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Tech Giants Make Net Neutrality Case As Deadline Nears

Facebook CEO Mark Zuckerberg (right) and Facebook lobbyist Joel Kaplan are part of the Internet Association, which filed comments in support of net neutrality Monday.
Alex Wong
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Facebook CEO Mark Zuckerberg (right) and Facebook lobbyist Joel Kaplan are part of the Internet Association, which filed comments in support of net neutrality Monday.

It's not just comedian John Oliver coming out against cable companies to support net neutrality. The world's largest Internet companies — Google, Facebook, Netflix, Amazon and others — have officially chimed in, filing comments Monday to the Federal Communications Commission, which oversees Internet traffic.

The tech companies are part of the Internet Association, a lobbying group representing three-dozen Internet companies. It made a unified case for the tech firms in comments filed this morning.

At issue is how to maintain equal access to the Internet for all consumers, without priority for certain content providers who can afford to pay more to send their content (like Netflix movies) to users at faster speeds.

FCC Chairman Tom Wheeler's current proposal, which he put forward in May and has since received 647,000 public comments, prompted public backlash because it would allow broadband providers to charge websites for faster service as long as the arrangements are "commercially reasonable."

The Internet Association says that's dangerous. The group argues that broadband access providers, like Comcast, have the financial incentive to clog Internet traffic and essentially make Web companies, like Netflix, pay "tolls" for faster lanes to consumers and turn the Internet into "a pay-for-priority platform more closely resembling cable television."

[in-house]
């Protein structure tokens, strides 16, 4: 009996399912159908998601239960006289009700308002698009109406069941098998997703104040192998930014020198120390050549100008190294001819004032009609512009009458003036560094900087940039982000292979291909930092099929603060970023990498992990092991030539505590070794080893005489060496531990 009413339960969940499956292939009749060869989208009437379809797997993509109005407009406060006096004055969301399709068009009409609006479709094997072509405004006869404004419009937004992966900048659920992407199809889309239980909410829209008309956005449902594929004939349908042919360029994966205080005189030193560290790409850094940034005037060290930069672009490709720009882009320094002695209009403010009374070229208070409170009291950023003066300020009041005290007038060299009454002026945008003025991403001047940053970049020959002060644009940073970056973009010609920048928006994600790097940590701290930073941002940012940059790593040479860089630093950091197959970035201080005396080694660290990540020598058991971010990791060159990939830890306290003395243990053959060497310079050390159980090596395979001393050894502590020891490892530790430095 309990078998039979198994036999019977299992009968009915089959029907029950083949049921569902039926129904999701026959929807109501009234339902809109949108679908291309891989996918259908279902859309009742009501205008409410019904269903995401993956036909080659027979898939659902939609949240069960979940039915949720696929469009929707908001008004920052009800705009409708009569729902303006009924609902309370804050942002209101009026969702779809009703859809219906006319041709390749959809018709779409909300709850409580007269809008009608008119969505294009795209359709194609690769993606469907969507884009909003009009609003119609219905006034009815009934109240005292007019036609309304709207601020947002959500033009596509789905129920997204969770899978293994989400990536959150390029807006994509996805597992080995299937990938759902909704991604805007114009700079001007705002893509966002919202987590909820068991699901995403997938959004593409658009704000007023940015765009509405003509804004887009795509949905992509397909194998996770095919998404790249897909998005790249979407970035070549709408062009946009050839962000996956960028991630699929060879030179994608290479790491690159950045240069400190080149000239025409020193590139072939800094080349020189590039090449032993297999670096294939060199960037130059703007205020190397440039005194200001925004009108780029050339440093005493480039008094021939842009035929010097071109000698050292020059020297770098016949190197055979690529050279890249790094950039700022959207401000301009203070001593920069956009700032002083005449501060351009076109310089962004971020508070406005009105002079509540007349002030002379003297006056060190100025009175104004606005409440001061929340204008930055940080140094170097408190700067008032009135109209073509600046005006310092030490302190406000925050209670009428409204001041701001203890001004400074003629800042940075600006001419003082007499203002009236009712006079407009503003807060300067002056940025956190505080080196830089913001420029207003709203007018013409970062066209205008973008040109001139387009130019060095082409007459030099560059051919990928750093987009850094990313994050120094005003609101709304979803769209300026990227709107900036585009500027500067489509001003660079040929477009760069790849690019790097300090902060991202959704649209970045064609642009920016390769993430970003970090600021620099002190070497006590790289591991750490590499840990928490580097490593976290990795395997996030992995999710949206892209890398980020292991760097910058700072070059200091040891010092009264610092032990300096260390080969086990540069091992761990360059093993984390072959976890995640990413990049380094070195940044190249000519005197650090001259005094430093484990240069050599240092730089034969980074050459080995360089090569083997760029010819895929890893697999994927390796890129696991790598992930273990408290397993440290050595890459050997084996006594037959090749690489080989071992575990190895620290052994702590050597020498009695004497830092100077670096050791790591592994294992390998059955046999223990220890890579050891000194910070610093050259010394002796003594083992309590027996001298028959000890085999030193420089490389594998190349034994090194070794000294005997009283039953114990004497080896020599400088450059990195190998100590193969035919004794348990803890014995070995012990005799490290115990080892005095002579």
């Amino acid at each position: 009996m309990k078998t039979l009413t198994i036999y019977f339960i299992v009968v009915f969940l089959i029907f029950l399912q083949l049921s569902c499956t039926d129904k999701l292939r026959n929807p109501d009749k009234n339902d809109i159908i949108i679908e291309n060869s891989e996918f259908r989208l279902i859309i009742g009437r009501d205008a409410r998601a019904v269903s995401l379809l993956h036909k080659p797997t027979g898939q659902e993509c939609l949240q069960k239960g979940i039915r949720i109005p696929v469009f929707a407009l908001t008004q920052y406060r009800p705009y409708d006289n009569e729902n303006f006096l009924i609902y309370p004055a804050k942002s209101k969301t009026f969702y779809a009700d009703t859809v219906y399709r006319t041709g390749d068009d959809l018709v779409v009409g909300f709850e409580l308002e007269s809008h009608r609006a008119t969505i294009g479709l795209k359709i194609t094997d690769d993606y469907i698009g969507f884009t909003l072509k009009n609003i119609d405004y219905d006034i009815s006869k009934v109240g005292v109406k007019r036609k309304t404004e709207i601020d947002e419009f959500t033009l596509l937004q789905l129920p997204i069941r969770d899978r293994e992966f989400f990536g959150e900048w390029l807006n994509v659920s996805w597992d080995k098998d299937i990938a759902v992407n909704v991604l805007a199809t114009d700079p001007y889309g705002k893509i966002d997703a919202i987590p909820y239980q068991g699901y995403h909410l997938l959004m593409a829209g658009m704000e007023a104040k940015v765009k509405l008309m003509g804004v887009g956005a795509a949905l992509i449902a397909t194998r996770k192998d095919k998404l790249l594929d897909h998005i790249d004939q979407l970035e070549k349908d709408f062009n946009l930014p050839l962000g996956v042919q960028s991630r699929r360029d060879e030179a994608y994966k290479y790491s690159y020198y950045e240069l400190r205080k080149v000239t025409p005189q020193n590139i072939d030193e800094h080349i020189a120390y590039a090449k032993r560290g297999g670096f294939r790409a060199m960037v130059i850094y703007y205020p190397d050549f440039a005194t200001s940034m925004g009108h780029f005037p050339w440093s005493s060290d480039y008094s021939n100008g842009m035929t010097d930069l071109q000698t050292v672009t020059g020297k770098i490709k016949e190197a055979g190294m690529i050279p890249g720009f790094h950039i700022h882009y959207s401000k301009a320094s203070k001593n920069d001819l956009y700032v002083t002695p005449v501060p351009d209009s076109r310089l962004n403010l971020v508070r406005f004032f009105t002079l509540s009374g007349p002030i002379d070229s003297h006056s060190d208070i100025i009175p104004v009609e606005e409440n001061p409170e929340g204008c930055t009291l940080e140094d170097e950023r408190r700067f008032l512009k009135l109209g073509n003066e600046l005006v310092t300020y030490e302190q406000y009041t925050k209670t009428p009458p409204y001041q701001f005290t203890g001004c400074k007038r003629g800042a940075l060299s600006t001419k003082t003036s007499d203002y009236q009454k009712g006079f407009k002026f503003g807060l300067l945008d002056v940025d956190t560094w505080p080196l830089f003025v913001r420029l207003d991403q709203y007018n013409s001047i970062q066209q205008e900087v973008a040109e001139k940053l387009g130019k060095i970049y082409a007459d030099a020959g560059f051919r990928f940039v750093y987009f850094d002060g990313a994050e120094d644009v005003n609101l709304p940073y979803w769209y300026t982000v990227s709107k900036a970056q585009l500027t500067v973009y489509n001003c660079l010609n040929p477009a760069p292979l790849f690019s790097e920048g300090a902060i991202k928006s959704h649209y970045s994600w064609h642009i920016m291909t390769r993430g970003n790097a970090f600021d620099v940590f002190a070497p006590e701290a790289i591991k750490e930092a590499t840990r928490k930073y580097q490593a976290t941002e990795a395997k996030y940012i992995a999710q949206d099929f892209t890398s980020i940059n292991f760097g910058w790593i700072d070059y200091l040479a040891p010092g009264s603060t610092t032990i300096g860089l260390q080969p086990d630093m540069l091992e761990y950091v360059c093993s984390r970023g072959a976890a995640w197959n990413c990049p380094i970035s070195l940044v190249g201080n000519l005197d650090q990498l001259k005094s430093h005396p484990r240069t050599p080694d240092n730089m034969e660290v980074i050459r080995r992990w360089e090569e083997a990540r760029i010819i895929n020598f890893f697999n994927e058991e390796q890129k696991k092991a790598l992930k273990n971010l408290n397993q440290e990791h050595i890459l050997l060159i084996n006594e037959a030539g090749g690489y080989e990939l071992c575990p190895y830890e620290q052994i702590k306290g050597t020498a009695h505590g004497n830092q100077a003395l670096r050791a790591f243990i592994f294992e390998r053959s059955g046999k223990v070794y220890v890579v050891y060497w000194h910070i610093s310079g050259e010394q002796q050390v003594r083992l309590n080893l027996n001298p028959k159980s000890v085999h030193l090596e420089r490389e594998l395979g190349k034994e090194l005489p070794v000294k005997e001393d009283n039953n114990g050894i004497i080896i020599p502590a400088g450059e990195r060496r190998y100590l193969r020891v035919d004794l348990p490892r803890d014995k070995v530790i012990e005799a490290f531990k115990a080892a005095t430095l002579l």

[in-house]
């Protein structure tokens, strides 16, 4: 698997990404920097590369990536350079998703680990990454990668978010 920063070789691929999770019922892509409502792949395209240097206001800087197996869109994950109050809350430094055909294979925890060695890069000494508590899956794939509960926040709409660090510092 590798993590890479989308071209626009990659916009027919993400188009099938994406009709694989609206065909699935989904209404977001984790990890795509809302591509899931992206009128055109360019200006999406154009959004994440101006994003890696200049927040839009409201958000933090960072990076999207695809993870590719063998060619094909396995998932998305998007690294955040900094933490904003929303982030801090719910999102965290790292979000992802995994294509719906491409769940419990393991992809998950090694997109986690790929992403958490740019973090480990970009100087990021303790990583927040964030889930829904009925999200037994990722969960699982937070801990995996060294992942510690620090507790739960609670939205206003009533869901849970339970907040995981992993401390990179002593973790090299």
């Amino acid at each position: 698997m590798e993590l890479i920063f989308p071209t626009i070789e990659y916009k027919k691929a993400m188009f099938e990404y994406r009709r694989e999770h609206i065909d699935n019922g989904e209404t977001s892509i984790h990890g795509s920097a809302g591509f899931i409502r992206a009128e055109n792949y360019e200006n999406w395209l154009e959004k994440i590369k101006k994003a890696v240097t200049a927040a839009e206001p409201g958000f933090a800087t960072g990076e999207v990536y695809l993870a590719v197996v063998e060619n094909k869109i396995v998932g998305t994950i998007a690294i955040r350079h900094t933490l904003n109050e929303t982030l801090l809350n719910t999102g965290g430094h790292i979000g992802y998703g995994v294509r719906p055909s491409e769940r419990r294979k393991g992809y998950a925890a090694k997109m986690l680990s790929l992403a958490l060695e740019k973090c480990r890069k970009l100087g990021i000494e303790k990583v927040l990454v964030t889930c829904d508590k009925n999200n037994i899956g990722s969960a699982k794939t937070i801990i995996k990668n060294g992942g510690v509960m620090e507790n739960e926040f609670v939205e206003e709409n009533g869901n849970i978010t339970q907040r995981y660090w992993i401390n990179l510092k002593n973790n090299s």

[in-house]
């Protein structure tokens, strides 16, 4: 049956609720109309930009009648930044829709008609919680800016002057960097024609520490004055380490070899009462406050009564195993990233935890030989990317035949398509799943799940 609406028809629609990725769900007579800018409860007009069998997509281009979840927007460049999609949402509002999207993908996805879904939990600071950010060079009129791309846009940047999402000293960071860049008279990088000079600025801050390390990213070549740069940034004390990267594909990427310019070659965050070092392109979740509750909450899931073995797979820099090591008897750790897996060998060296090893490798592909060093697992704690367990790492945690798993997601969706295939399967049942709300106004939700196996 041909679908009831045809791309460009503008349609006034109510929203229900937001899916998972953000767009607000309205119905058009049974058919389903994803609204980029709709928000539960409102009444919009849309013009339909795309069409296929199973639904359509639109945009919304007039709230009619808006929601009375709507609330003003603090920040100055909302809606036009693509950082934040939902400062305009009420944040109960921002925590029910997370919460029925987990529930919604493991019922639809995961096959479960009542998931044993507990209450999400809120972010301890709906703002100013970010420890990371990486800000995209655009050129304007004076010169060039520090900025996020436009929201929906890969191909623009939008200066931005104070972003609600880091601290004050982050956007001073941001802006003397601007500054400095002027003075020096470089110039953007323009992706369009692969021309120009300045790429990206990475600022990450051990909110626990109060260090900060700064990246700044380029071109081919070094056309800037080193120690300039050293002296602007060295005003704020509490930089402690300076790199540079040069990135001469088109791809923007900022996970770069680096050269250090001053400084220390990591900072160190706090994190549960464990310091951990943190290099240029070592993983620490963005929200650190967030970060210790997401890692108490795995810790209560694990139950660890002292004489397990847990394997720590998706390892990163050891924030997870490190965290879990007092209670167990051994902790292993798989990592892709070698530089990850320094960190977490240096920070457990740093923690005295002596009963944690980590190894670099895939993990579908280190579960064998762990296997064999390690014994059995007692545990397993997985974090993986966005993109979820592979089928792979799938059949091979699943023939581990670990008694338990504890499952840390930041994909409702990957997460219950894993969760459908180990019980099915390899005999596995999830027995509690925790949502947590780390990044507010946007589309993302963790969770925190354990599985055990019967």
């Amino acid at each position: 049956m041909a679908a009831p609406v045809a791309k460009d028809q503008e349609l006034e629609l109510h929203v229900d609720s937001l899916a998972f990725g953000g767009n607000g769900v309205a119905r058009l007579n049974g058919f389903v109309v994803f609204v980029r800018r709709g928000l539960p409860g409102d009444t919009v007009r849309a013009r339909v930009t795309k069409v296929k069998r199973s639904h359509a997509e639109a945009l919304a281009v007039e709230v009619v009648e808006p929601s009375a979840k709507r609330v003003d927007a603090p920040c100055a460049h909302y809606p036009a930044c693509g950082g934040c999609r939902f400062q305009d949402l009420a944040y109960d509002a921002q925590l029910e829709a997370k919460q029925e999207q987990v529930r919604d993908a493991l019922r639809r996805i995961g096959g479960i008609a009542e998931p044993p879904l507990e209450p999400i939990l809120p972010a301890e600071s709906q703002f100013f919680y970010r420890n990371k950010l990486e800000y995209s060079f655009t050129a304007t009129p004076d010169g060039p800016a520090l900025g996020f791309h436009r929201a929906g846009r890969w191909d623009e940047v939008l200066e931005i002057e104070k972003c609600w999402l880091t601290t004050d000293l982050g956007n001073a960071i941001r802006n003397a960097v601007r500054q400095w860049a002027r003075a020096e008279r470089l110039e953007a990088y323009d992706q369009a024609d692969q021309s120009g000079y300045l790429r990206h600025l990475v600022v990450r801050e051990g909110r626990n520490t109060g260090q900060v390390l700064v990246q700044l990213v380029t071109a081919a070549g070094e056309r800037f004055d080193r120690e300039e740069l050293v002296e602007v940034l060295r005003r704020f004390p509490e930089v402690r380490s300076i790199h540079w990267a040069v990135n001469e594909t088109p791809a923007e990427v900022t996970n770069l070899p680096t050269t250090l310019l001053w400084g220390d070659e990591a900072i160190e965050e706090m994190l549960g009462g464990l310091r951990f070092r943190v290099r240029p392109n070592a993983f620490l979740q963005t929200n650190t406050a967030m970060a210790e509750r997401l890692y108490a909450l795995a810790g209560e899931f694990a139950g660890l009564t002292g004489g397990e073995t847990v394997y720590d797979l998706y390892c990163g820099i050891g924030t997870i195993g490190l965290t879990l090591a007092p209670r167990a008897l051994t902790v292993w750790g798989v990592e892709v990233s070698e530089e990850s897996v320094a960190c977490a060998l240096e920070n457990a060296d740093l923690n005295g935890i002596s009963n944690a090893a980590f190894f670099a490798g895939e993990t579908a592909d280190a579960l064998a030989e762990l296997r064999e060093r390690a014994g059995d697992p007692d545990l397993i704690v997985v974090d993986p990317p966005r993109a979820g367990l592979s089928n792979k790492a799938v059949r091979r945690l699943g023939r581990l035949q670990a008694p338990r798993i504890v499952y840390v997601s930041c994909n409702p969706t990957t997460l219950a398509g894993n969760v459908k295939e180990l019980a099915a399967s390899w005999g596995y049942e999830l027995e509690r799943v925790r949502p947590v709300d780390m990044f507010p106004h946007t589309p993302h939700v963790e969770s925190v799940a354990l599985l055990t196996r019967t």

"It shifts the balance from the consumers' freedom of choice to the broadband Internet access providers' gatekeeping decisions," the group writes.

The lobbying group is instead backing "simple, light-touch rules" to ban providers from blocking or discriminating against any Internet traffic and apply them to cell networks and wired broadband connections.

Tuesday is the deadline for the first round of comments on the FCC proposal. Individual tech companies and broadband companies say they will be filing lengthy comments tomorrow.

"In our case, we haven't had a problem with open Internet rules," Comcast VP of Government Communications Sena Fitzmaurice said. "In 2010, we supported that whole process, we had no problem putting them as a condition on our deal because we thought they struck a good balance."

After tomorrow's deadline, the public can reply to the first round of comments until Sept. 10. The FCC will then decide which regulations to enact.

Copyright 2020 NPR. To see more, visit https://www.npr.org.

Elise Hu is a host-at-large based at NPR West in Culver City, Calif. Previously, she explored the future with her video series, Future You with Elise Hu, and served as the founding bureau chief and International Correspondent for NPR's Seoul office. She was based in Seoul for nearly four years, responsible for the network's coverage of both Koreas and Japan, and filed from a dozen countries across Asia.
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